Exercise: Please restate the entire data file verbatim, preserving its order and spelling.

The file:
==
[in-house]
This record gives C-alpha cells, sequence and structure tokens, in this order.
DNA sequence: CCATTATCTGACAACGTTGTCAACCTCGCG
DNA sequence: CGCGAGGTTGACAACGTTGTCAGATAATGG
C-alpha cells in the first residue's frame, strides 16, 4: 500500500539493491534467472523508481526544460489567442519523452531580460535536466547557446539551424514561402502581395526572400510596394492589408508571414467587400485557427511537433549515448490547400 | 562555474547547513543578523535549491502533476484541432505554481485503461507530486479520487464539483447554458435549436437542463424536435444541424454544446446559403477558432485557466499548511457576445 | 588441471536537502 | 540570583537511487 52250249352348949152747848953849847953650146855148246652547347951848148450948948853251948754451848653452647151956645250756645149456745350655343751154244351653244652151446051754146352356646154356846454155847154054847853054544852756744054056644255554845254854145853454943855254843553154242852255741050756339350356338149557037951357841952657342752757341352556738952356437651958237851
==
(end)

[in-house]
This record gives C-alpha cells, sequence and structure tokens, in this order.
DNA sequence: CCATTATCTGACAACGTTGTCAACCTCGCG
DNA sequence: CGCGAGGTTGACAACGTTGTCAGATAATGG
C-alpha cells in the first residue's frame, strides 16, 4: 500500500539493491534467472523508481526544460489567442519523452531580460535536466547557446539551424514561402502581395526572400510596394492589408508571414467587400485557427511537433549515448490547400 | 562555474547547513543578523535549491502533476484541432505554481485503461507530486479520487464539483447554458435549436437542463424536435444541424454544446446559403477558432485557466499548511457576445 | 588441471536537502 | 540570583537511487 52250249352348949152747848953849847953650146855148246652547347951848148450948948853251948754451848653452647151956645250756645149456745350655343751154244351653244652151446051754146352356646154356846454155847154054847853054544852756744054056644255554845254854145853454943855254843553154242852255741050756339350356338149557037951357841952657342752757341352556738952356437651958237851